Where Learning Happens: Job Skills and Experiential Learning

June 11, 2013 Kylie Oulahan

There is no shortage of discourse regarding our current economy’s widening skills gap. And as many employers will tell it, the shortage seems to be in their access to job-ready, credentialed workers.

With this in mind, one of the most important questions we might want answered is: where do people really master the skills that employers need most?

A recent study from Gallup, Pearson and Microsoft Partners in Learning, entitled 21st Century Skills and the Workplace, shed some light on this question – and the results might surprise. The poll-based study found that the majority of respondents reported having learned most of their job skills outside of academic settings. This was particularly true for participants who had not attended college (59%) in comparison to those who had (35%).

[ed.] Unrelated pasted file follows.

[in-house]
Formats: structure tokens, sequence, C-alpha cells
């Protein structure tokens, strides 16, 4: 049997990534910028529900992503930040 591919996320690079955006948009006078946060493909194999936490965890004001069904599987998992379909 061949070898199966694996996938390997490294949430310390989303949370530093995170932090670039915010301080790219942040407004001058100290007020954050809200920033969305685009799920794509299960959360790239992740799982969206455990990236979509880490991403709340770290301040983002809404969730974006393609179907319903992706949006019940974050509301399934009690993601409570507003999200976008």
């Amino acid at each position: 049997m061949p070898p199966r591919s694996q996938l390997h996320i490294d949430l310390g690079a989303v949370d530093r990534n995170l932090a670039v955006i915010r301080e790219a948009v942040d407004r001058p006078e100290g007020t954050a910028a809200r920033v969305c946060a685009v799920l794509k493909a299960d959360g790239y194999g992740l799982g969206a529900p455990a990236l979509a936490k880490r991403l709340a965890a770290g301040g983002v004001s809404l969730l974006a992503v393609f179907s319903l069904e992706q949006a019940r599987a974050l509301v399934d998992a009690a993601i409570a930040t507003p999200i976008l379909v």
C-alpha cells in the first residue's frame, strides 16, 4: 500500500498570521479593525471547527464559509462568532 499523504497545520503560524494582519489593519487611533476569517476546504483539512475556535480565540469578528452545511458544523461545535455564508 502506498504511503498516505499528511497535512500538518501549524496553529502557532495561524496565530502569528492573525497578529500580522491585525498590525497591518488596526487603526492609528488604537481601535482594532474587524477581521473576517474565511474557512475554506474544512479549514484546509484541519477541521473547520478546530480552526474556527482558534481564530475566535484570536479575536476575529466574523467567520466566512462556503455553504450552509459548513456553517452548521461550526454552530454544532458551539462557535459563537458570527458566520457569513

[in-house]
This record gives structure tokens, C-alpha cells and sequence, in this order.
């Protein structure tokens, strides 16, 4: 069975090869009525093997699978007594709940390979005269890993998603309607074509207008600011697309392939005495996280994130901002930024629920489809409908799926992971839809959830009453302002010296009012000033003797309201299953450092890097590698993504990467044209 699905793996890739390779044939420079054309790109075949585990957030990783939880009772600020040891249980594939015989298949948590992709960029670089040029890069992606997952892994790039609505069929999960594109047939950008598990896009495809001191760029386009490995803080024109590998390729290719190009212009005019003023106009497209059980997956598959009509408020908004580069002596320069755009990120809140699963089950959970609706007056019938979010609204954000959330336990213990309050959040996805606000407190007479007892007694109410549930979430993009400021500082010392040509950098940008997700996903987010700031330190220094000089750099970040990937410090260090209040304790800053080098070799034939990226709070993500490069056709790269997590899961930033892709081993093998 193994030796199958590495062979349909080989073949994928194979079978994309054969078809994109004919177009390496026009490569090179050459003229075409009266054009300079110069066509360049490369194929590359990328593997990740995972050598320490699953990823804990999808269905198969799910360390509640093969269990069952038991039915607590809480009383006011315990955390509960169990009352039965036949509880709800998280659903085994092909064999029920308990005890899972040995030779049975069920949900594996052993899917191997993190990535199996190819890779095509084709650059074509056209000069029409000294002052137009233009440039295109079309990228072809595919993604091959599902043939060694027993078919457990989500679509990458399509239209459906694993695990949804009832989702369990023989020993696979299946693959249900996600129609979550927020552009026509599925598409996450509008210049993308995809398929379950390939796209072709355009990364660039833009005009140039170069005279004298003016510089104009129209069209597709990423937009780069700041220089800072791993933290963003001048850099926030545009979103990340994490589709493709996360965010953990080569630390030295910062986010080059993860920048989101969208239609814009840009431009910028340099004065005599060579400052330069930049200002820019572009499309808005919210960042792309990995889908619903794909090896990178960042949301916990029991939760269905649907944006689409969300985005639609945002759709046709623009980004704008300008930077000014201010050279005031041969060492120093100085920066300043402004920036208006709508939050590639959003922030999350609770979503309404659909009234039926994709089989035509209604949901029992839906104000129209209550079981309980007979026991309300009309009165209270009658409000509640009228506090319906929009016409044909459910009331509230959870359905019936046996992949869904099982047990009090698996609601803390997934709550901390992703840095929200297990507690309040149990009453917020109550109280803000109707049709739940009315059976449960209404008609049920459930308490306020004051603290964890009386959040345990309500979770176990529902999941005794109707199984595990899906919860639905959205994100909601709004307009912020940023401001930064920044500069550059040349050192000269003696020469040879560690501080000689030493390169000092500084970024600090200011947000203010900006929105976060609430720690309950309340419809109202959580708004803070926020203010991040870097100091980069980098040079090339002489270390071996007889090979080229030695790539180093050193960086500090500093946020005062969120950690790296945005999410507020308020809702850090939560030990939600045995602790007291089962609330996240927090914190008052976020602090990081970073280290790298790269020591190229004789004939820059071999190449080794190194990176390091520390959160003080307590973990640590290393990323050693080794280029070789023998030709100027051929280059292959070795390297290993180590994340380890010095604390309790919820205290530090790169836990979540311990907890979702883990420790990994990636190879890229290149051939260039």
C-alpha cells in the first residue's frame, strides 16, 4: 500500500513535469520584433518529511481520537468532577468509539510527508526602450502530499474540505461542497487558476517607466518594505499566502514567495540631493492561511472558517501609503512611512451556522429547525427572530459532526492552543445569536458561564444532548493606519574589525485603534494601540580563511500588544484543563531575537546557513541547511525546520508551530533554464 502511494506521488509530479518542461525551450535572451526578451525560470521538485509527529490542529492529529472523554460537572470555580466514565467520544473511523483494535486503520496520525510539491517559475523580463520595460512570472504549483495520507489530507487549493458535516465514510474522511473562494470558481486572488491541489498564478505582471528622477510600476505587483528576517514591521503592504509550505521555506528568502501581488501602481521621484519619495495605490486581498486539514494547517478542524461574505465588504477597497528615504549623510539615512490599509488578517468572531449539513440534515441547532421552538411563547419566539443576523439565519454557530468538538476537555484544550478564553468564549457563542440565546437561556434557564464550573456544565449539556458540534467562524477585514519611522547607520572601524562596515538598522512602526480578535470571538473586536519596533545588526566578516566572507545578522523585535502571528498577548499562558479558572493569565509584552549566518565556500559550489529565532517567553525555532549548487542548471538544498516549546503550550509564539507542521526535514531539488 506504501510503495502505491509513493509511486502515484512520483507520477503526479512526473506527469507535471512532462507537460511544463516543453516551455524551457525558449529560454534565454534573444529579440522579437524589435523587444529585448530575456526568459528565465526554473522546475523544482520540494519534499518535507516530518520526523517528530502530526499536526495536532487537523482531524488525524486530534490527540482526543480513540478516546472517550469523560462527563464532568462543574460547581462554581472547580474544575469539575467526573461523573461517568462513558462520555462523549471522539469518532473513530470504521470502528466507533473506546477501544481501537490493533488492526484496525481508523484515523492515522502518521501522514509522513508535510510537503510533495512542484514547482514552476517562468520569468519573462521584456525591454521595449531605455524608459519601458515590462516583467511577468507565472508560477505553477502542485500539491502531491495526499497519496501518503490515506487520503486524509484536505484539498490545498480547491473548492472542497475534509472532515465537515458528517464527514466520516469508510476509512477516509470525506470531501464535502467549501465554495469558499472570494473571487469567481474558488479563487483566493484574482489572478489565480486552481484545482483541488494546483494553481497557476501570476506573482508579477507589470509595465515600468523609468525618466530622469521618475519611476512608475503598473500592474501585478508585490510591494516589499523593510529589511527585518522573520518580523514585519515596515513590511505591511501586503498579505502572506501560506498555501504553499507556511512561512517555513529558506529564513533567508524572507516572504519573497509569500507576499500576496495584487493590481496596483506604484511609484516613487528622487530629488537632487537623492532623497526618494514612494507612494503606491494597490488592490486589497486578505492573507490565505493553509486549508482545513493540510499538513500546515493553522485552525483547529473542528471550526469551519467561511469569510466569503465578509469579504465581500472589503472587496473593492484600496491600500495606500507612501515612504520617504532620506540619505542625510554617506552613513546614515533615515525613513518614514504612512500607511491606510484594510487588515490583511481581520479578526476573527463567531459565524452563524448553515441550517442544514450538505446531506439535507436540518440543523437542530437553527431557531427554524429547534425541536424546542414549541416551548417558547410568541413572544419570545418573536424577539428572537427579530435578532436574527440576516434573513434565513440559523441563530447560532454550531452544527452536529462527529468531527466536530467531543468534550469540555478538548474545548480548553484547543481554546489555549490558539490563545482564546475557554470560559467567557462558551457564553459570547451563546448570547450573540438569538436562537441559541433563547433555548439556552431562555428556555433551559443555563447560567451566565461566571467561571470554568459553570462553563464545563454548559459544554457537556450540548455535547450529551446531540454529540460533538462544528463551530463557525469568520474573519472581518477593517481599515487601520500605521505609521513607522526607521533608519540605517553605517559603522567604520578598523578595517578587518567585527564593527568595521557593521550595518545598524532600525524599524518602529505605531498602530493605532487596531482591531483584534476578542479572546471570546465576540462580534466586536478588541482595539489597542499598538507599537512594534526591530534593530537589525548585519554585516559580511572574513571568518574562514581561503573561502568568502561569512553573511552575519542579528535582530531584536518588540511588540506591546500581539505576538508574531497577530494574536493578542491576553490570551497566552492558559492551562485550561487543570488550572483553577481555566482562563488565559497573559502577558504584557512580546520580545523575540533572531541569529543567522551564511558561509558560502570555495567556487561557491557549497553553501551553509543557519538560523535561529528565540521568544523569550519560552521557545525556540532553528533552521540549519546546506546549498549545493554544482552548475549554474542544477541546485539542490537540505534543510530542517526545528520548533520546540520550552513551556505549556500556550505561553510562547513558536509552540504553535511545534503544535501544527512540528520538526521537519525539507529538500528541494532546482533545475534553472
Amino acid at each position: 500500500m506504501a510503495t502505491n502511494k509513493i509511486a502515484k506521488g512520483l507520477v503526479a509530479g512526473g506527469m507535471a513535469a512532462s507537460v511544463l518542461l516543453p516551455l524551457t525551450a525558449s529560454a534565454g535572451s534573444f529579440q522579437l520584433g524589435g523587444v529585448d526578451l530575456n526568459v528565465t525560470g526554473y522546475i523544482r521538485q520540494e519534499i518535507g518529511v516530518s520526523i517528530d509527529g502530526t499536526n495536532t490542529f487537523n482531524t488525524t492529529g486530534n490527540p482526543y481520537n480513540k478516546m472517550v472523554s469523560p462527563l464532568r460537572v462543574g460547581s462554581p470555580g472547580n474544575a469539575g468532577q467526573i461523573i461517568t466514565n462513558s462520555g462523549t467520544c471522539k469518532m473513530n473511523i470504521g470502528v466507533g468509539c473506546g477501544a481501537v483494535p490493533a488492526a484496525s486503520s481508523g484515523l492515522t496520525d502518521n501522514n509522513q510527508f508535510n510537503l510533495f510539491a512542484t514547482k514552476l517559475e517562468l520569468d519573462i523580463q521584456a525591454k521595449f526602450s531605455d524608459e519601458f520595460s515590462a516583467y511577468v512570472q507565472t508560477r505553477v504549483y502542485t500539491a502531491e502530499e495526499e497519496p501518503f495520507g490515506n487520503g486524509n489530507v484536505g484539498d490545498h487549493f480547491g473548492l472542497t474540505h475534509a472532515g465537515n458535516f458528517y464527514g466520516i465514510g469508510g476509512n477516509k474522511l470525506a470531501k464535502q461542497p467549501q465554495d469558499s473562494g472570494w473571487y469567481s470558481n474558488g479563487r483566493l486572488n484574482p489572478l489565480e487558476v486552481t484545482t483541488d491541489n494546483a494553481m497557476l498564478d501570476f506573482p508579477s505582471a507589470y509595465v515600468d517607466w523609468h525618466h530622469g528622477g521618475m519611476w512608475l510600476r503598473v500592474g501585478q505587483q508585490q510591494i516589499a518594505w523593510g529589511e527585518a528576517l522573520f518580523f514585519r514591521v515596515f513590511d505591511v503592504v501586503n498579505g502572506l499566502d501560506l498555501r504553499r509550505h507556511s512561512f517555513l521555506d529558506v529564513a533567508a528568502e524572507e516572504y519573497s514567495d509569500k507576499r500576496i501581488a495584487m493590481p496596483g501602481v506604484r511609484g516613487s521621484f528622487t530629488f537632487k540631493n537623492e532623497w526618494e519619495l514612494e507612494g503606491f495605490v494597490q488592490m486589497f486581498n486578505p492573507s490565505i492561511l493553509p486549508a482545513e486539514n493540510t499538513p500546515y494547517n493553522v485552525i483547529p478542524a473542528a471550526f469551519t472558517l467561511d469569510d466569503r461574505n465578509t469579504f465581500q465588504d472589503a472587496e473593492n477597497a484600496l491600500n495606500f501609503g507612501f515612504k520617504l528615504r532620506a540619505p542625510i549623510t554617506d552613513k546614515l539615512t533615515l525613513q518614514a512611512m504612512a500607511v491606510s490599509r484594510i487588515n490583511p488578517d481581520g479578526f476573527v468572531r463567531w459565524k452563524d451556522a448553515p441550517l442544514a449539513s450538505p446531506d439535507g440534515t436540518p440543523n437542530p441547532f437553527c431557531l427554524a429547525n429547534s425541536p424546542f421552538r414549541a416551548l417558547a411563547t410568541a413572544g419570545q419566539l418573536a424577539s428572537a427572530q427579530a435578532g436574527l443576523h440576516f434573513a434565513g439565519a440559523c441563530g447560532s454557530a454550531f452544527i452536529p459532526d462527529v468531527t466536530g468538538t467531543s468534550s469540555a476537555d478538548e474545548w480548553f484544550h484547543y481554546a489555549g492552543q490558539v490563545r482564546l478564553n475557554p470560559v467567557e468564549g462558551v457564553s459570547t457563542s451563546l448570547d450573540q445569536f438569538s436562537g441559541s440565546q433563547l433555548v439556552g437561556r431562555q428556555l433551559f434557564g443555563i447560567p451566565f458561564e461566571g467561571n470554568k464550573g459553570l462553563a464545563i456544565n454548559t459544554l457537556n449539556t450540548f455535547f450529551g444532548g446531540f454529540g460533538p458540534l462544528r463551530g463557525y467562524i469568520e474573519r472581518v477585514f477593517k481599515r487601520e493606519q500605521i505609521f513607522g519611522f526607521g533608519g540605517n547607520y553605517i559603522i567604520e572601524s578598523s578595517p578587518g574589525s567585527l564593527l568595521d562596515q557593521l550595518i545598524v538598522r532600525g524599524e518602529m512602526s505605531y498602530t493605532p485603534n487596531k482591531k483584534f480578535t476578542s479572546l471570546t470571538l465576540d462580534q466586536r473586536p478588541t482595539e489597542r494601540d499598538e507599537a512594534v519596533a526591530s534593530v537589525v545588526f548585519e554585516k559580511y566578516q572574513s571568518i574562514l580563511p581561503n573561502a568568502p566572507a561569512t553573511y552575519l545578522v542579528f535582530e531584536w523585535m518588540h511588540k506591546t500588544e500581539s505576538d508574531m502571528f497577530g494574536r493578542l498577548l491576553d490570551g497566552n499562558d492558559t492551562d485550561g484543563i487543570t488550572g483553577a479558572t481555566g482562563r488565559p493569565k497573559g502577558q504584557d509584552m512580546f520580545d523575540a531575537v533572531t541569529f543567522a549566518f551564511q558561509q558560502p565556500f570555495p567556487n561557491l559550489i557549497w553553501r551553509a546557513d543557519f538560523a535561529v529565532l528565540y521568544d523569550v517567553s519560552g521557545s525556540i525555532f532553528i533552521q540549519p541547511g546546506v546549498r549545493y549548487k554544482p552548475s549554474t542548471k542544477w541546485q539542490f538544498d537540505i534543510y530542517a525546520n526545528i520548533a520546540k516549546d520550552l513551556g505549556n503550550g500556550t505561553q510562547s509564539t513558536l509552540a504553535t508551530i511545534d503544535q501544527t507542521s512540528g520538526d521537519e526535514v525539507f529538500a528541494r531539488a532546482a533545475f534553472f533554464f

These findings have real implications for working adults looking to further their education, credentials, and careers. As this study indicates, there are many working adults who have mastered essential and marketable skills like collaboration, communication, and the use of technology through their work and other experiences. Therefore, Credit for Prior Learning (CPL) makes sense as a way to expedite degree completion and save learners money and time. But CPL is not just a relevant solution for the individual learner - it can also serve as a way to accelerate the expansion of a skilled and credentialed workforce to help bridge that notorious skills gap.